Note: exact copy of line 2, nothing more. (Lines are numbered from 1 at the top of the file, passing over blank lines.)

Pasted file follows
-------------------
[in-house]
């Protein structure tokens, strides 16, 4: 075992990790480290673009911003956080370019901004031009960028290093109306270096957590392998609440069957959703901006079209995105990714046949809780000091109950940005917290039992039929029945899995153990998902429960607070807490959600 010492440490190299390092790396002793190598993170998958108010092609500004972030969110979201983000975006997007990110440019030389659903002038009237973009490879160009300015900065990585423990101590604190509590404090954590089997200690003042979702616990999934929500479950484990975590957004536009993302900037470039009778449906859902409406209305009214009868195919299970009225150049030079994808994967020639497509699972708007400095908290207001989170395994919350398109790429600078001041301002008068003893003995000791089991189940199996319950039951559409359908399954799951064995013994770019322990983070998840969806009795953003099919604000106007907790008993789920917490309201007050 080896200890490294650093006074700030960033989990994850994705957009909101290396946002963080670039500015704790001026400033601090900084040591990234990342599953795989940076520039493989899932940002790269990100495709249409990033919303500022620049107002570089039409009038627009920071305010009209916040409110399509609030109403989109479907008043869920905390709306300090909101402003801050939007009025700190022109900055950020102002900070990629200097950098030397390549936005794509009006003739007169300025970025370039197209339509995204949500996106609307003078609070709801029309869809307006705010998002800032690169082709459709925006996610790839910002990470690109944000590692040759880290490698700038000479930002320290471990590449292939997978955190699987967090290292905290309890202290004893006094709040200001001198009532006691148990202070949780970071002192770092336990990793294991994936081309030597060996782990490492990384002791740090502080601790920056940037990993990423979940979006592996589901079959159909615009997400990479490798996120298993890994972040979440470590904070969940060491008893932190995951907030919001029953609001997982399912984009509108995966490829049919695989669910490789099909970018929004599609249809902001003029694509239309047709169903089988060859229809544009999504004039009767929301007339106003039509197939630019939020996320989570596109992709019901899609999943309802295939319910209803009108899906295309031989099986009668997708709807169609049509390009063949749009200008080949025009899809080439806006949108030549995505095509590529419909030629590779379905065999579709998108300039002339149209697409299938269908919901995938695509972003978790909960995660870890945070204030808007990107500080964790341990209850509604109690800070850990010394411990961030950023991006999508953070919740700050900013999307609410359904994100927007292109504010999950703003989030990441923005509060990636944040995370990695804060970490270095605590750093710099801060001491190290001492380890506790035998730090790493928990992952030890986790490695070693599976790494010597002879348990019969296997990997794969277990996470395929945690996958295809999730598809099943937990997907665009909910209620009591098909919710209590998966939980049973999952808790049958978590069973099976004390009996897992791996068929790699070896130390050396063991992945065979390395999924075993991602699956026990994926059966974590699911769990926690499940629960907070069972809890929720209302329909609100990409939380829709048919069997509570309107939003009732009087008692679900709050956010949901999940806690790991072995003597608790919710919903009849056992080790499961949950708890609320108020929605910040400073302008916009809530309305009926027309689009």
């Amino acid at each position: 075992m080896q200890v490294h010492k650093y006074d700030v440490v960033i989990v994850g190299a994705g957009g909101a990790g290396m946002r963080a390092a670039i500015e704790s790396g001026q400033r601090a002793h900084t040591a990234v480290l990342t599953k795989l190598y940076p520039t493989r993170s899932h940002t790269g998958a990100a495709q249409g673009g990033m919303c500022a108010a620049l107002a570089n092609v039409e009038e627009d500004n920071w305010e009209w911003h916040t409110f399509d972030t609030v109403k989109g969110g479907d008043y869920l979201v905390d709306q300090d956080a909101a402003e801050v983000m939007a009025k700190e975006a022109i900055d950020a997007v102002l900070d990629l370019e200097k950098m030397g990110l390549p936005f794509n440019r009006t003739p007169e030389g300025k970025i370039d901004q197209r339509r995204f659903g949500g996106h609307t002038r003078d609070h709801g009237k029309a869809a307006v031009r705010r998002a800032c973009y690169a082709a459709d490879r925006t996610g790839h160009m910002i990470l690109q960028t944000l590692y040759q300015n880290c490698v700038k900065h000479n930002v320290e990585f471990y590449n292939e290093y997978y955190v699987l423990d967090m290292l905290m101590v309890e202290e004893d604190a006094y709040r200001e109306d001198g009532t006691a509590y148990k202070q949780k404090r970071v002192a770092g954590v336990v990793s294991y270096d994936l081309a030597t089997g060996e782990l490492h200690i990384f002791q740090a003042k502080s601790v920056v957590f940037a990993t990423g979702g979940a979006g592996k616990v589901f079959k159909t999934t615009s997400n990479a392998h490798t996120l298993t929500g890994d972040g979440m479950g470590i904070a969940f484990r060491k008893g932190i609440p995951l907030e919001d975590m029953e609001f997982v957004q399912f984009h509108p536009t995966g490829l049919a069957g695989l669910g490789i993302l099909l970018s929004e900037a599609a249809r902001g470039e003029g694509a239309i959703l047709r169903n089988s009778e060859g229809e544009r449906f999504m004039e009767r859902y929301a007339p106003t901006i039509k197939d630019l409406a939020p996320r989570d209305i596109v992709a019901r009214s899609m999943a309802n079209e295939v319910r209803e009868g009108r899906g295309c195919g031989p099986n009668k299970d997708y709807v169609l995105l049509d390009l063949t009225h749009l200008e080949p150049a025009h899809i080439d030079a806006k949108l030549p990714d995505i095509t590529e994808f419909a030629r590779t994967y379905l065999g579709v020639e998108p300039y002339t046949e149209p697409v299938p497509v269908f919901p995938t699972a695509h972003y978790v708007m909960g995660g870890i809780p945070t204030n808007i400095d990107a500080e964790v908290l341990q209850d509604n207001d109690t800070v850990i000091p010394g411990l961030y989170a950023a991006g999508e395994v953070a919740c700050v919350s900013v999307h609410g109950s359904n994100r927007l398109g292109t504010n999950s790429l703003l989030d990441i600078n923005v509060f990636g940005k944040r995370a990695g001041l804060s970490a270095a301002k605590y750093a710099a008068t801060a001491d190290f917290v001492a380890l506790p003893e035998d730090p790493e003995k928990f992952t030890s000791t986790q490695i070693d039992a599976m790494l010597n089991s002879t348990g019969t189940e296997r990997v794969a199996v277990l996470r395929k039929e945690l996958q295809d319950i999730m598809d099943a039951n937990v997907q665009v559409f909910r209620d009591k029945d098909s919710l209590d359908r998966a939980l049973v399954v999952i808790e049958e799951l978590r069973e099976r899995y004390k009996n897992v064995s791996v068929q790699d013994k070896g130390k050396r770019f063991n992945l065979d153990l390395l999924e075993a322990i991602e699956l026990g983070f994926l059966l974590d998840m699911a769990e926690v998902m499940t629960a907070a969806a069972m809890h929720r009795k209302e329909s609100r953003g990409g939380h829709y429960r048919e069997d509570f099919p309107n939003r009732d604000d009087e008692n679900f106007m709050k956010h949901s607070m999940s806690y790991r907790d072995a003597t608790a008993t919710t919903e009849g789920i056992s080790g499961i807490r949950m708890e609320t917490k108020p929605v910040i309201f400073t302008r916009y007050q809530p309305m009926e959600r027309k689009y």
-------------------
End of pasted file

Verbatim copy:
């Protein structure tokens, strides 16, 4: 075992990790480290673009911003956080370019901004031009960028290093109306270096957590392998609440069957959703901006079209995105990714046949809780000091109950940005917290039992039929029945899995153990998902429960607070807490959600 010492440490190299390092790396002793190598993170998958108010092609500004972030969110979201983000975006997007990110440019030389659903002038009237973009490879160009300015900065990585423990101590604190509590404090954590089997200690003042979702616990999934929500479950484990975590957004536009993302900037470039009778449906859902409406209305009214009868195919299970009225150049030079994808994967020639497509699972708007400095908290207001989170395994919350398109790429600078001041301002008068003893003995000791089991189940199996319950039951559409359908399954799951064995013994770019322990983070998840969806009795953003099919604000106007907790008993789920917490309201007050 080896200890490294650093006074700030960033989990994850994705957009909101290396946002963080670039500015704790001026400033601090900084040591990234990342599953795989940076520039493989899932940002790269990100495709249409990033919303500022620049107002570089039409009038627009920071305010009209916040409110399509609030109403989109479907008043869920905390709306300090909101402003801050939007009025700190022109900055950020102002900070990629200097950098030397390549936005794509009006003739007169300025970025370039197209339509995204949500996106609307003078609070709801029309869809307006705010998002800032690169082709459709925006996610790839910002990470690109944000590692040759880290490698700038000479930002320290471990590449292939997978955190699987967090290292905290309890202290004893006094709040200001001198009532006691148990202070949780970071002192770092336990990793294991994936081309030597060996782990490492990384002791740090502080601790920056940037990993990423979940979006592996589901079959159909615009997400990479490798996120298993890994972040979440470590904070969940060491008893932190995951907030919001029953609001997982399912984009509108995966490829049919695989669910490789099909970018929004599609249809902001003029694509239309047709169903089988060859229809544009999504004039009767929301007339106003039509197939630019939020996320989570596109992709019901899609999943309802295939319910209803009108899906295309031989099986009668997708709807169609049509390009063949749009200008080949025009899809080439806006949108030549995505095509590529419909030629590779379905065999579709998108300039002339149209697409299938269908919901995938695509972003978790909960995660870890945070204030808007990107500080964790341990209850509604109690800070850990010394411990961030950023991006999508953070919740700050900013999307609410359904994100927007292109504010999950703003989030990441923005509060990636944040995370990695804060970490270095605590750093710099801060001491190290001492380890506790035998730090790493928990992952030890986790490695070693599976790494010597002879348990019969296997990997794969277990996470395929945690996958295809999730598809099943937990997907665009909910209620009591098909919710209590998966939980049973999952808790049958978590069973099976004390009996897992791996068929790699070896130390050396063991992945065979390395999924075993991602699956026990994926059966974590699911769990926690499940629960907070069972809890929720209302329909609100990409939380829709048919069997509570309107939003009732009087008692679900709050956010949901999940806690790991072995003597608790919710919903009849056992080790499961949950708890609320108020929605910040400073302008916009809530309305009926027309689009």